The present experiment used the choice blindness methodology to examine introspection, self-knowledge, and the instability of preferences within the domain of consumer choice. The sample consisted of 60 participants between the ages of 18 and 23. Participants completed a consumer goods questionnaire that contained the choice blindness manipulation of either the price or the other attributes of the laptop item and a demographic questionnaire. A strong choice blindness effect was established and over 70% of participants failed to detect the manipulation of the laptop item. Participants were also significantly more likely to detect the manipulation of the laptop’s price than the other choice attributes. While participants who originally chose the cheaper laptop were more likely to detect the manipulation, this difference was not significant. Interestingly, out of the participants who did not detect the manipulation, many people gave verbal justification and reasoning for the choice they did not originally pick. Most of these justifications were self-contradictory, in which participants rated either the price or the other specific attribute(s) that they justified to be very important in their initial decision prior to the switch. The results demonstrated that preferences are not only constructed to make a particular choice, but are also shaped by the outcome of a decision. Practical implications for choice blindness in consumer decision-making and directions for future research are discussed.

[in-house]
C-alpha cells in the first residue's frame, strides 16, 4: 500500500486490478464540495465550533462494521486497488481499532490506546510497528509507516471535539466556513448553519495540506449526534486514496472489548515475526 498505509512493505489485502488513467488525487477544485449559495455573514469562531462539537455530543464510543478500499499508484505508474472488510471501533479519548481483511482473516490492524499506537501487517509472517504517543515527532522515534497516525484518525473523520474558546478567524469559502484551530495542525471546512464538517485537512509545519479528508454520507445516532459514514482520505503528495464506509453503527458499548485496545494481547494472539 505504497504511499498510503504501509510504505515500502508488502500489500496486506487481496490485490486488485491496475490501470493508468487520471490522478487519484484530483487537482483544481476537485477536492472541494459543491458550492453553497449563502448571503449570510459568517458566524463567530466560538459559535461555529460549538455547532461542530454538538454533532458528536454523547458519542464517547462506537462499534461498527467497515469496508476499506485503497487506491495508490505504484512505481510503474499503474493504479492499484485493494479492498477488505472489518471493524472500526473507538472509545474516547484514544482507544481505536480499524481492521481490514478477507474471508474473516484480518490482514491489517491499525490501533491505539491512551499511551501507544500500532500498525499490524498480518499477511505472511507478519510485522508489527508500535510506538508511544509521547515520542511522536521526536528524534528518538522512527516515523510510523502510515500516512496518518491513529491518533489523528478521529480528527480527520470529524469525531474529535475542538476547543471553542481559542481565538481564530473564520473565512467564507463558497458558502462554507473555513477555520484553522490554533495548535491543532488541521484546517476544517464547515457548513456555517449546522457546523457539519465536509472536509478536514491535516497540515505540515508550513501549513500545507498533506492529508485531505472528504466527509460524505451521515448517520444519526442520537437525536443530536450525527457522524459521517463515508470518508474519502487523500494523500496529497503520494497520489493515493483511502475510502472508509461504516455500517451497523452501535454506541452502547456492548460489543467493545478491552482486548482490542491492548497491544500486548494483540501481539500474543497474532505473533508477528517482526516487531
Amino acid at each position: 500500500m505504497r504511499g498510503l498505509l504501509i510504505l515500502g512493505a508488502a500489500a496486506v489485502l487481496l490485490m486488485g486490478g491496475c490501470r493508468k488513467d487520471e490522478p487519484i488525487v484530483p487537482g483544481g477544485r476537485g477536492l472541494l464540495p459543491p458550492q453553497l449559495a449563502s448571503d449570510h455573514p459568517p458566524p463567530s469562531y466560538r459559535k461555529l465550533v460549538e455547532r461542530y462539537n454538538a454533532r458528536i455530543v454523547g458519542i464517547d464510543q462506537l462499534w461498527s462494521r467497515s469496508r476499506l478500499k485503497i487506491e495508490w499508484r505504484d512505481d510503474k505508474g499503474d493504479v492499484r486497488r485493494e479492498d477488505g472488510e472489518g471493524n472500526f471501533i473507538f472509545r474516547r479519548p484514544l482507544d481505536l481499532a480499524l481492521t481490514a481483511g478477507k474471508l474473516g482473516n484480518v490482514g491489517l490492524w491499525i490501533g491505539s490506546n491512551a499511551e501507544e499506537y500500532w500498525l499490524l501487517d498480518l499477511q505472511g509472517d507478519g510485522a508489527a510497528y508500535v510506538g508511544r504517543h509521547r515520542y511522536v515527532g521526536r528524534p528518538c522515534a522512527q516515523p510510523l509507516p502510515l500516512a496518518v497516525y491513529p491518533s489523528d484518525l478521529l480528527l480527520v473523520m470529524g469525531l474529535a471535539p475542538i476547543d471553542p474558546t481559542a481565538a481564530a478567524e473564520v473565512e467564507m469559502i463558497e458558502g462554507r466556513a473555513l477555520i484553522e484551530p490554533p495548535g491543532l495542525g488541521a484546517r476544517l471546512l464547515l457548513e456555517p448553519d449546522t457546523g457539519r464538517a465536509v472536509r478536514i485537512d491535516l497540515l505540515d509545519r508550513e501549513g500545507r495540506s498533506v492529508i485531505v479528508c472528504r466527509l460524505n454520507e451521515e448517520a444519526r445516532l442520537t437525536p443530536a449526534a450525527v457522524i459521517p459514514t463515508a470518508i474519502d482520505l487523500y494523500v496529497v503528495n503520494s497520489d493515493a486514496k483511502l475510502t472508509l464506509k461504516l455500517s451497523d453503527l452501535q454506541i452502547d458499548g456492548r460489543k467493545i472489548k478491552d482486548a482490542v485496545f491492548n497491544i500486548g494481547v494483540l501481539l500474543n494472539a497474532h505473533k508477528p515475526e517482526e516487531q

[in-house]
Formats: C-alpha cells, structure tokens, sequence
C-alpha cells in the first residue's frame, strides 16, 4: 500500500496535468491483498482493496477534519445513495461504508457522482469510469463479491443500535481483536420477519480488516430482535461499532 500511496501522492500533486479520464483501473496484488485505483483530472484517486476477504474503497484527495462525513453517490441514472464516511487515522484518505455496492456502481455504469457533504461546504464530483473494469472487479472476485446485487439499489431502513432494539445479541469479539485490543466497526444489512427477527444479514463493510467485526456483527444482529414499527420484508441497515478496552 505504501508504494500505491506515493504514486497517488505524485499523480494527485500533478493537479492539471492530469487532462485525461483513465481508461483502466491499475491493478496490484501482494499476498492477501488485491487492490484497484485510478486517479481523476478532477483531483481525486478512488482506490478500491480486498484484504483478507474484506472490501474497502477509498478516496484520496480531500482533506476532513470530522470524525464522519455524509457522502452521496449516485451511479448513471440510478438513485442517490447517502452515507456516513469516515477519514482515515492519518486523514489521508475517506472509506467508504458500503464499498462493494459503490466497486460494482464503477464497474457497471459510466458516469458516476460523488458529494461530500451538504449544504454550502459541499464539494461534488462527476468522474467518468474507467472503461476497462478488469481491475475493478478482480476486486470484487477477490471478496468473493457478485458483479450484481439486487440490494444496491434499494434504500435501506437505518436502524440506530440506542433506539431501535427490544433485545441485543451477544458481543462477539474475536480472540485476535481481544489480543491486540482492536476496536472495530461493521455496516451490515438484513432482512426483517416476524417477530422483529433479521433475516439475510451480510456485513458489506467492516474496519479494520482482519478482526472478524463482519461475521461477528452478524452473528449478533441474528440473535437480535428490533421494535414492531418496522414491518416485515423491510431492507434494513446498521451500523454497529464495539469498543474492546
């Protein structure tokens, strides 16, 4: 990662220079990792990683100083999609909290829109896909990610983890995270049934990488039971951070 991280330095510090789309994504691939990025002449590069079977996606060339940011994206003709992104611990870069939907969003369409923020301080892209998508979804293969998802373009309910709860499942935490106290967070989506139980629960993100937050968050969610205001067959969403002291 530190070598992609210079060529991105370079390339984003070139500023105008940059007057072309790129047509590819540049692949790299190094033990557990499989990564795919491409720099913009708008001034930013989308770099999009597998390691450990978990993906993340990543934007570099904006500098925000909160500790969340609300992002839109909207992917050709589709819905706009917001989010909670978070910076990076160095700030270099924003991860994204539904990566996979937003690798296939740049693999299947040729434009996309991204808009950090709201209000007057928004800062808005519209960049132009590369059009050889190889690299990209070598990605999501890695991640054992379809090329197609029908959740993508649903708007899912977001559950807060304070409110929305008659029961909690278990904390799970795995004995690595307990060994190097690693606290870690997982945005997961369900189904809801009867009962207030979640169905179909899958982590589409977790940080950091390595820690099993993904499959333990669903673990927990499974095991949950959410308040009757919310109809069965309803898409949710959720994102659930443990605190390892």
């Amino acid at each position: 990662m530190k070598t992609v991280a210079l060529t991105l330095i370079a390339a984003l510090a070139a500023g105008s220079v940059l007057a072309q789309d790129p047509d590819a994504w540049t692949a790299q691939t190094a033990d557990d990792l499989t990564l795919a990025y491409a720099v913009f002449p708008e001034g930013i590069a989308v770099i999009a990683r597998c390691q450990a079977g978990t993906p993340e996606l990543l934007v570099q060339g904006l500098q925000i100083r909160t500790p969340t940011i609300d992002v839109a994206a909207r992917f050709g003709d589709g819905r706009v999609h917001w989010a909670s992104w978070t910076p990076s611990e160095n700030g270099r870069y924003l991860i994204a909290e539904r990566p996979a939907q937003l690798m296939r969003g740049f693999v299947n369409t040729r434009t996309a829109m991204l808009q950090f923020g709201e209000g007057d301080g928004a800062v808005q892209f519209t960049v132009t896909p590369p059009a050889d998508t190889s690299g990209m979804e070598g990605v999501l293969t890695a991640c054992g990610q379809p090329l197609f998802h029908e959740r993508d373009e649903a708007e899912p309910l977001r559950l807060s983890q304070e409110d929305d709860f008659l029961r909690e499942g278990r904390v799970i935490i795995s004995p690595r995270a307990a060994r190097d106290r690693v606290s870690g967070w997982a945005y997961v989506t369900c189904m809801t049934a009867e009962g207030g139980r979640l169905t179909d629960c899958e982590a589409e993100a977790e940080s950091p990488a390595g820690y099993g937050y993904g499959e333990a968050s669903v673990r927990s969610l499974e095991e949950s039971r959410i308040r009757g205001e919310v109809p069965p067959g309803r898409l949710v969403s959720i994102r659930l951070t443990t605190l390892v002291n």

Schanzer, Jessica, "Choice Blindness in Consumer Decision-Making" (2013). Psychology Honors Papers. 31.
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